It is nearly 20 years since I was first introduced to the work of the Finnish architect, and co-founder of Artek, Alvar Aalto, who died the year of my birth (I know, I look much younger!). Last week I returned from an architectural pilgrimage to Finland- disguised as a ‘holiday’- to tour a number of significant works by the Finn, and it exceeded all expectations. In fact, it was one of the most creatively inspiring trips I have ever made.
I have been heavily influenced by Aalto’s work from my university degree project to the Teenage Cancer Trust unit I designed while at ORMS (with details and colours inspired by the Paimio Sanitorium) and even down to the brickwork in my own garden (an homage to Aalto’s Experimental Summer House)! From Helsinki to Jyväskylä, via Paimio and Noormarkku, I was in awe of what the young architect had achieved from his Nordic Classicist beginnings through to his maturity and development of his ‘Romantic Functionalist’ form of Modernism, which rightly earned him worldwide renown.
Aalto designed many notable public and private buildings, mostly within Finland, such as the Säynätsalo Town Hall, Villa Mairea, the Jyväskylä university buildings, Helsinki House of Culture, Finlandia Hall and his own house and studio and summer house. In most instances with bespoke furniture, light fittings, ironmongery and even the famous Savoy vase for the eponymous restaurant. This enabled him to realise a rigour and thorough cohesiveness in his buildings. He worked mostly with a limited palette of natural products: brick, timber, copper and his favourite: Carrara marble. His building forms have a beautiful sense of order in their organisation and hierarchy, with a balance of ‘organic’ volumes which harmonise with their occupants and surroundings. It is a very ‘human’ and liveable form of Modernism, well-connected with- and influenced by- our natural surroundings.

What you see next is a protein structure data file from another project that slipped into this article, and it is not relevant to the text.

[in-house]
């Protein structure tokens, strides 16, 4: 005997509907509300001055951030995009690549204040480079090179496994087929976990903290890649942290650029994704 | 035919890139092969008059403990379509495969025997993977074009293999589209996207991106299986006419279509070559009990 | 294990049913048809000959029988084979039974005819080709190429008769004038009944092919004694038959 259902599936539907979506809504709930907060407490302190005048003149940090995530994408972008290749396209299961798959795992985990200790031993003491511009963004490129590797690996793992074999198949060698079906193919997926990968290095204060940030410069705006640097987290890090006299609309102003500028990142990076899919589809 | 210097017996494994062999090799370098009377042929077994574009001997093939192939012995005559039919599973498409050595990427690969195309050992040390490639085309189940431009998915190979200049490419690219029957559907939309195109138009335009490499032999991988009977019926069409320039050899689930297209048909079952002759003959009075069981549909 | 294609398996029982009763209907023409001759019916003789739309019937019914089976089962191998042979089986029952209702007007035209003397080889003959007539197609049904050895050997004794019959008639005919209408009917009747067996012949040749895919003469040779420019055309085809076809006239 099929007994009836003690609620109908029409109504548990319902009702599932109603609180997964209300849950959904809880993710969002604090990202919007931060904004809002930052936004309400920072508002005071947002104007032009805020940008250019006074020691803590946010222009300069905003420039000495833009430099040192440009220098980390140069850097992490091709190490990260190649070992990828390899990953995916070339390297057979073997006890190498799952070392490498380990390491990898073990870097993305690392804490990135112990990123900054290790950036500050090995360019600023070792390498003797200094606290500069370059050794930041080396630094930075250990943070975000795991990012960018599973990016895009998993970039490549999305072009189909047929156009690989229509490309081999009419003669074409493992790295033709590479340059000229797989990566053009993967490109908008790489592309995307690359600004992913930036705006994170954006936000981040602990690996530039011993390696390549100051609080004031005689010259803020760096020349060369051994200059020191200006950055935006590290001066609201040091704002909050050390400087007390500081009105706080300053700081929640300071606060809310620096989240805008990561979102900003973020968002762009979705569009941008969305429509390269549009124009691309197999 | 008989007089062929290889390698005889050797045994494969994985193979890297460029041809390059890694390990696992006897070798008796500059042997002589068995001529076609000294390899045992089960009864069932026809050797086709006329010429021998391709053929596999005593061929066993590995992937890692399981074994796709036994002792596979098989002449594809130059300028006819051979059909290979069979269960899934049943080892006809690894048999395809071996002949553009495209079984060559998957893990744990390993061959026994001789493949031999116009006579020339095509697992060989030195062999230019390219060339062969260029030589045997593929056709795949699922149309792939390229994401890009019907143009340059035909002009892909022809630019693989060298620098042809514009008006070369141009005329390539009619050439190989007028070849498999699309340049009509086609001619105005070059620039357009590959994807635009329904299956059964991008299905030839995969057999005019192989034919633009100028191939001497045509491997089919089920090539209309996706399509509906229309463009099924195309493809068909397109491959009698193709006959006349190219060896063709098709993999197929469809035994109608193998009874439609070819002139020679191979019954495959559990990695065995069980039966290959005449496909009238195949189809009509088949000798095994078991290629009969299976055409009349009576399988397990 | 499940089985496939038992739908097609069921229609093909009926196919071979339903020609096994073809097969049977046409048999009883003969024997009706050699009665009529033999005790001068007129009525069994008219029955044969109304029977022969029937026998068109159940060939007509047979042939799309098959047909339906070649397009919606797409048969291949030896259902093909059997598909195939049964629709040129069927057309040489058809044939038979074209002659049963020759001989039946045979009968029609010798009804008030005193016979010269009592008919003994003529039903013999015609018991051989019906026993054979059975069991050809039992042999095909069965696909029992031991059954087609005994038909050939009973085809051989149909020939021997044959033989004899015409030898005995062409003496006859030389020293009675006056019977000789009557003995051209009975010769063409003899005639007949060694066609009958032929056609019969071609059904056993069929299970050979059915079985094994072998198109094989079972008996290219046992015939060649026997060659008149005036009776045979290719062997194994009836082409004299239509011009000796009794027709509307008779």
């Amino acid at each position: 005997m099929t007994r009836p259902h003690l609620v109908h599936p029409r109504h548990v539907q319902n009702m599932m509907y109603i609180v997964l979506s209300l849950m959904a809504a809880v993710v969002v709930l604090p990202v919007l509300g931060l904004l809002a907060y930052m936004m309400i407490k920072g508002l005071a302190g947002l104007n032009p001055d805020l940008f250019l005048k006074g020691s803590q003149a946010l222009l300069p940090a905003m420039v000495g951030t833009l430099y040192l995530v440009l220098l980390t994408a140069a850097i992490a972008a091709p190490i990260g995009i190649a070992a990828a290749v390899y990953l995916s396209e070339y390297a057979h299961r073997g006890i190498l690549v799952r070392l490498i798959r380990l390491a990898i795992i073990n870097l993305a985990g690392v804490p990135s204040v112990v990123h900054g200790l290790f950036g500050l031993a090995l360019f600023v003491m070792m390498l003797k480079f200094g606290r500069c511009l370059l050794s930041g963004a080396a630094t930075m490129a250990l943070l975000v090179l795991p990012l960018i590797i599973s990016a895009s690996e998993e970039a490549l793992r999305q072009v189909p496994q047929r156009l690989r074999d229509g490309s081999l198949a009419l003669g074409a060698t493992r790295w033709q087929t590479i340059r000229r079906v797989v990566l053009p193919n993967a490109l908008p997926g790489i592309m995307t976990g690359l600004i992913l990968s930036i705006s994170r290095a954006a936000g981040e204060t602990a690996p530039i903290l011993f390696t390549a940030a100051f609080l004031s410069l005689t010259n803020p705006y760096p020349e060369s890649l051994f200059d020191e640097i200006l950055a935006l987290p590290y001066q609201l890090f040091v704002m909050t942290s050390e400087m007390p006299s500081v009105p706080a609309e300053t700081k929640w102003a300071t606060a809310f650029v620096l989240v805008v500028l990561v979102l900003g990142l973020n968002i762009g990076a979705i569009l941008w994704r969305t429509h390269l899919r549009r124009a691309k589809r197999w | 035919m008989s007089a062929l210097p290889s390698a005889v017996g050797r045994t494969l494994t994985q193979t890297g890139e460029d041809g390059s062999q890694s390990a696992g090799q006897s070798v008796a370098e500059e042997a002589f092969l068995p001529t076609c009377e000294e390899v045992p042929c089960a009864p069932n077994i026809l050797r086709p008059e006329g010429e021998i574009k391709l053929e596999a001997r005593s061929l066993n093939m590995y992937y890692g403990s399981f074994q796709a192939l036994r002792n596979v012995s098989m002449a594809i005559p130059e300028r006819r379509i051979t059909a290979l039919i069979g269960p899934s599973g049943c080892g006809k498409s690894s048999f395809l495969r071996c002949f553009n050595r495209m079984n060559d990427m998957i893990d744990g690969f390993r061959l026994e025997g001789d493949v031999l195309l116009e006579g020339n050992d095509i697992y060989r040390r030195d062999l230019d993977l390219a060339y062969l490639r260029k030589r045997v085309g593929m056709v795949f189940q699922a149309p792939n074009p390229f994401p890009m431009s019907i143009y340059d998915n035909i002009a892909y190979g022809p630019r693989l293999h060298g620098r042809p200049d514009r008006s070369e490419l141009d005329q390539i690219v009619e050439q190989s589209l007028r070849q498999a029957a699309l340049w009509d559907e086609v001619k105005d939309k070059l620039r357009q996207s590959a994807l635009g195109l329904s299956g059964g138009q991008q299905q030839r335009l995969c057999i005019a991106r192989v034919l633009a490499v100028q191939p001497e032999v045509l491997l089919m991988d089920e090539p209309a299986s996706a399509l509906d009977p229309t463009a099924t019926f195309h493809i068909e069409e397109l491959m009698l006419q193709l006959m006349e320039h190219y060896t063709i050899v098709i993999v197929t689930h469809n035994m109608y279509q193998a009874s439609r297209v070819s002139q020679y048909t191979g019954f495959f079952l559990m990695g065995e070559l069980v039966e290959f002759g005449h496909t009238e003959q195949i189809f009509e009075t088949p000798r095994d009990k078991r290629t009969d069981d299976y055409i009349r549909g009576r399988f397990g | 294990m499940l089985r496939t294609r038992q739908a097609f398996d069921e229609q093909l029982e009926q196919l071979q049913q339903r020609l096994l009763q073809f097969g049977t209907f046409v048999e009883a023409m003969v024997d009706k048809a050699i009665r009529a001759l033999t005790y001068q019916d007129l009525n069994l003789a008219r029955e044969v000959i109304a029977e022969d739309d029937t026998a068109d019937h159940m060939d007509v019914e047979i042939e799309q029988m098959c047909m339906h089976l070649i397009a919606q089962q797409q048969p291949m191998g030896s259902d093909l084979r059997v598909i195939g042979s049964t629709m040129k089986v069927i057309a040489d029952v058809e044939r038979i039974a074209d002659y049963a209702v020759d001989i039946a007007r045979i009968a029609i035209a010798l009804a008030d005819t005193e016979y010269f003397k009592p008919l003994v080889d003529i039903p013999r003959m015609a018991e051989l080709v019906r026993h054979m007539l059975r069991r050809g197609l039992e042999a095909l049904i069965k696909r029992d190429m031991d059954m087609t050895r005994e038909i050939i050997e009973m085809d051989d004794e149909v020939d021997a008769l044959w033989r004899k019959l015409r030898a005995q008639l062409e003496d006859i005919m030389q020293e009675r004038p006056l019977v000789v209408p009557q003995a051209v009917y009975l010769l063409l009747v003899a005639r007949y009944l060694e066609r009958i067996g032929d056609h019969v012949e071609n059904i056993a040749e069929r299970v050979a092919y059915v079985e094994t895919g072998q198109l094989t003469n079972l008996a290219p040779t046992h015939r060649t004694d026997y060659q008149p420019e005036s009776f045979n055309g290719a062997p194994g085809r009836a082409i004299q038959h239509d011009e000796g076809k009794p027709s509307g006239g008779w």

I was very privileged to experience private tours of a number of the properties and, almost without exception, the tour guides would highlight imperfections in the building (no doubt as a learned reaction to the critique of previous self-fulfilling architects!). Aalto himself had an answer for such criticism:
Without experimentation and development of ideas, we are in stasis and no progress can be made. There would be no joy and architecture would be diminished to simply ‘building’.
Aalto’s constant testing and experimentation of materiality and construction methods (most deliberately evident at the Experimental Summer House) showed him to be a true pioneer who had an indefatigable love of his occupation and boundless source of inventive ideas. He has influenced generations of architects and will certainly continue to do so through the legacy of his work.